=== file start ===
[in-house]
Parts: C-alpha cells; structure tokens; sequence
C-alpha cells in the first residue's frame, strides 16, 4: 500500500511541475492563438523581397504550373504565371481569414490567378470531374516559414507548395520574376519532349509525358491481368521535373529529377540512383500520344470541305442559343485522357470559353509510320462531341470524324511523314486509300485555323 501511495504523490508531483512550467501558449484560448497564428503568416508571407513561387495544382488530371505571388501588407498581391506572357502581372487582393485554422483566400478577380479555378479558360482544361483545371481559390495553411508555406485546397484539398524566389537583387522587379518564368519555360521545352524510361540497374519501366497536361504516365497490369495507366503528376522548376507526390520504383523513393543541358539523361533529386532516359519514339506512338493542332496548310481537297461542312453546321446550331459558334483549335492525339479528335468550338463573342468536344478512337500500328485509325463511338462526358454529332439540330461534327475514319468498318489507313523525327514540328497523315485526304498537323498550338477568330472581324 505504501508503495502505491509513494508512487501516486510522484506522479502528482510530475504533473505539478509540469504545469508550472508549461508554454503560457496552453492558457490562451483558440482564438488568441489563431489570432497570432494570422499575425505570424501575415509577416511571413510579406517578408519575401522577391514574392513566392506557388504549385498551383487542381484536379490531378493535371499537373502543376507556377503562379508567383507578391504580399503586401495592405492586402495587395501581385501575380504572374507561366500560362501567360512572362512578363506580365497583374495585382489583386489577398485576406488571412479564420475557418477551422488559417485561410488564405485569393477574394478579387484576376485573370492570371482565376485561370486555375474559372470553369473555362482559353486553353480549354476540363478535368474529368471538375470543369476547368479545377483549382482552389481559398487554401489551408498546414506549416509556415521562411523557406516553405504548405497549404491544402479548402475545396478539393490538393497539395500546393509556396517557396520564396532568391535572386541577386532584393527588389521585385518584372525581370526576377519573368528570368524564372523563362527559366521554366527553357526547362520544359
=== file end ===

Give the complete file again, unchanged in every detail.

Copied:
[in-house]
Parts: C-alpha cells; structure tokens; sequence
C-alpha cells in the first residue's frame, strides 16, 4: 500500500511541475492563438523581397504550373504565371481569414490567378470531374516559414507548395520574376519532349509525358491481368521535373529529377540512383500520344470541305442559343485522357470559353509510320462531341470524324511523314486509300485555323 501511495504523490508531483512550467501558449484560448497564428503568416508571407513561387495544382488530371505571388501588407498581391506572357502581372487582393485554422483566400478577380479555378479558360482544361483545371481559390495553411508555406485546397484539398524566389537583387522587379518564368519555360521545352524510361540497374519501366497536361504516365497490369495507366503528376522548376507526390520504383523513393543541358539523361533529386532516359519514339506512338493542332496548310481537297461542312453546321446550331459558334483549335492525339479528335468550338463573342468536344478512337500500328485509325463511338462526358454529332439540330461534327475514319468498318489507313523525327514540328497523315485526304498537323498550338477568330472581324 505504501508503495502505491509513494508512487501516486510522484506522479502528482510530475504533473505539478509540469504545469508550472508549461508554454503560457496552453492558457490562451483558440482564438488568441489563431489570432497570432494570422499575425505570424501575415509577416511571413510579406517578408519575401522577391514574392513566392506557388504549385498551383487542381484536379490531378493535371499537373502543376507556377503562379508567383507578391504580399503586401495592405492586402495587395501581385501575380504572374507561366500560362501567360512572362512578363506580365497583374495585382489583386489577398485576406488571412479564420475557418477551422488559417485561410488564405485569393477574394478579387484576376485573370492570371482565376485561370486555375474559372470553369473555362482559353486553353480549354476540363478535368474529368471538375470543369476547368479545377483549382482552389481559398487554401489551408498546414506549416509556415521562411523557406516553405504548405497549404491544402479548402475545396478539393490538393497539395500546393509556396517557396520564396532568391535572386541577386532584393527588389521585385518584372525581370526576377519573368528570368524564372523563362527559366521554366527553357526547362520544359